Saturday, 9 August 2008


Today has, in some ways, been rather frustrating. It's been nearly a month since I've been able to get out to do a CTD - the CTD is an instrument which measures Conductivity (from which you can work out the salinity (saltiness) of the water), Temperature and Depth. It also hosts a PAR sensor (which measures Photosynthetically Active Radiation i.e. the part of the sunlight that the phytoplankton use) and a fluorometer (which measures the amount of phytoplankton in the water). The CTD is attached to a winch mounted on a RIB (small boat) and taken to a site in Ryder Bay where it is winched (by hand) to 500m and back twice a week in the summer and once a week in the winter. This gathers important oceanographic data which contributes to a data set spanning 10 years for Ryder Bay, this is one of the largest data sets for Antarctic waters and one of very few spanning summer and winter months.
Since early July some promising-looking sea ice had been forming in Ryder Bay, sadly high temperatures (up to 2oC) and high winds have caused the sea ice to break out and we're back to open water. After being unable to boat because of the ice (which was too thin to take skidoos on in order to do a CTD) this week has been too windy to go out boating. It started to calm down yesterday afternoon but no sooner had we got out to the CTD site (about 3km from base) the wind increased and changed direction causing us to head for home and making recovery of the boats rather interesting. This morning the weather looked promising once again but the pesky wind picked up just as we were donning our boat suits. It did drop off this afternoon, only to give way to snow showers which reduced visibility too much for us to go out. Still... sitting around waiting to see what the weather did involved drinking lots of tea so it wasn't such a bad thing.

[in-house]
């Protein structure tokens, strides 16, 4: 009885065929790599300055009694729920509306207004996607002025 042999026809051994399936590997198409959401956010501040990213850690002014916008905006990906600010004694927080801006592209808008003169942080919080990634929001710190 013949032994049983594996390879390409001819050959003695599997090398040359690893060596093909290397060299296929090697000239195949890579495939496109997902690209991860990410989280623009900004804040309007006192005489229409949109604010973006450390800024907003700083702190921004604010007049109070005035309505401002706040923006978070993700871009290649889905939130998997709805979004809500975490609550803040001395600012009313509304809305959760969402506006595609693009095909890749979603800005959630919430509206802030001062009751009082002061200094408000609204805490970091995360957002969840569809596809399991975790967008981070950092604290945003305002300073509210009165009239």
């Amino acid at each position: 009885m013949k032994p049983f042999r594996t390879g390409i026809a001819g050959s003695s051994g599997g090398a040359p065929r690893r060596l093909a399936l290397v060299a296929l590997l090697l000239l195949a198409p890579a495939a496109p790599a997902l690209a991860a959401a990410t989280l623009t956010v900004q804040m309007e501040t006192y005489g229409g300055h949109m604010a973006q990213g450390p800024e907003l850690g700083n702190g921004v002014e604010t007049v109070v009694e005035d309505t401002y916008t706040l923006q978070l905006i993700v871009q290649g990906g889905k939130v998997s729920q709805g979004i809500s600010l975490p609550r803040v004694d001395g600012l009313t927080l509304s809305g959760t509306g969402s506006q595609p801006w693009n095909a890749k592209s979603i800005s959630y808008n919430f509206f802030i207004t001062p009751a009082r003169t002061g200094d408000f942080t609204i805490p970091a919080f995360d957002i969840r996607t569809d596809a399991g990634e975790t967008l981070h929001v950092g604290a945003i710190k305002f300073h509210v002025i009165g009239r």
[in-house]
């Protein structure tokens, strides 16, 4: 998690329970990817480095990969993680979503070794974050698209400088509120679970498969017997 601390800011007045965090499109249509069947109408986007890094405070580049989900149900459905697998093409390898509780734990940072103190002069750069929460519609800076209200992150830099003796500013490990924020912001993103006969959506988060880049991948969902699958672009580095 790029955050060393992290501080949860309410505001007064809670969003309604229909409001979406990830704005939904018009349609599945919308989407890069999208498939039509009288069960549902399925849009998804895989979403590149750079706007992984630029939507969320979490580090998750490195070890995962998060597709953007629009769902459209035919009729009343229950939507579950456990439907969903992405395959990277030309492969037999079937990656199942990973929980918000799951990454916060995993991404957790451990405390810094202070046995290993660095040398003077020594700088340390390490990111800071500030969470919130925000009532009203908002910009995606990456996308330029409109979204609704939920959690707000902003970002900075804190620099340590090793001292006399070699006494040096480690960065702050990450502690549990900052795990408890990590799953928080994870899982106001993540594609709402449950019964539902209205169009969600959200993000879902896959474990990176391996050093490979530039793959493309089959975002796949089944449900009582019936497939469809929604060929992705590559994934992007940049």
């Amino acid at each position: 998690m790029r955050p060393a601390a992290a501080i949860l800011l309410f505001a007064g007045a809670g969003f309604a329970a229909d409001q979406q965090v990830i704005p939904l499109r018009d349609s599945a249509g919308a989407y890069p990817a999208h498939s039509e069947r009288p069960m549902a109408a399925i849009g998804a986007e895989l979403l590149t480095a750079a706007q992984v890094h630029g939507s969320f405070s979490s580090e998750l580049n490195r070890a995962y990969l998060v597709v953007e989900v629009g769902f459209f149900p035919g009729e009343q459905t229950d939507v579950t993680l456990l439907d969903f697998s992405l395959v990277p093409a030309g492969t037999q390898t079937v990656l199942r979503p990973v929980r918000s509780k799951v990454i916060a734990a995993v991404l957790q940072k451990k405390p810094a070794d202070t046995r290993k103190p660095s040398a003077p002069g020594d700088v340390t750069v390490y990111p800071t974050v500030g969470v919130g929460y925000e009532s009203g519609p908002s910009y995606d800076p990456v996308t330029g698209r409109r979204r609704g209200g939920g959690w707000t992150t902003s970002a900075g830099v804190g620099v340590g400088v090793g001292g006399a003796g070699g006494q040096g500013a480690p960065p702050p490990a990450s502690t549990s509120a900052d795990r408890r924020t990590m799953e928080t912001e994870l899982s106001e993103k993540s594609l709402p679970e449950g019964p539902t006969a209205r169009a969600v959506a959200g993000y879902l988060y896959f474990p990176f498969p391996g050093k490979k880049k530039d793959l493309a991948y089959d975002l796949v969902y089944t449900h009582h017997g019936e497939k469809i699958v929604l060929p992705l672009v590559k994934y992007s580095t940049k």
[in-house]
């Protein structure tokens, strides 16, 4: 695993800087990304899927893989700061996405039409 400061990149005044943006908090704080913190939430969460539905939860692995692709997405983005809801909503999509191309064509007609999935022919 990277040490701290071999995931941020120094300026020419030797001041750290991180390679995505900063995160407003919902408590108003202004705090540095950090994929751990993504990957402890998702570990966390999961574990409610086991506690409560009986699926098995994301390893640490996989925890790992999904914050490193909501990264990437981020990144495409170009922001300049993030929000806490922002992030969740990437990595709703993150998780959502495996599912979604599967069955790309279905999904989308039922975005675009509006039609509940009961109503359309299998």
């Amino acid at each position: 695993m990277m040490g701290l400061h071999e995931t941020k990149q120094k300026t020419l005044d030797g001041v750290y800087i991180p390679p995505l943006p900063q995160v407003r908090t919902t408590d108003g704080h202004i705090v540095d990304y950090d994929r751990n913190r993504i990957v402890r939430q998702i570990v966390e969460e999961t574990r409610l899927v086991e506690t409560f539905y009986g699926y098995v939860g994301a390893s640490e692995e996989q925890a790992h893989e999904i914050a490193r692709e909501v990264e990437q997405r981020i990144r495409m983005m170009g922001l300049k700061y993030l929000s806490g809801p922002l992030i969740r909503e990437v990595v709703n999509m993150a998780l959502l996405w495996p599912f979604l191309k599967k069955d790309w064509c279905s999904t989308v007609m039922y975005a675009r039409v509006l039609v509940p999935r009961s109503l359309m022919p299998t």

Deploying the CTD on a dingle day in summer

Elsewhere on base.....

Adam and Matty have been setting up the new overhang on the climbing wall in Fuchs House. Graham (chippy) has done a marvellous job on the structure and we're all looking forward to trying it out. The only problem is there is a shortage of large holds so it could end up being rather challenging.

Currently there are a number of people on base training for the Rothera Triathlon, basically we're going to put ourselves through a few hours of utter tedium sitting in the gym for a 5km row, 30km bike then 10km run. For some there is the challenge of getting their best time or being the fastest. For me it's more a case of if I don't die I will be delighted :)

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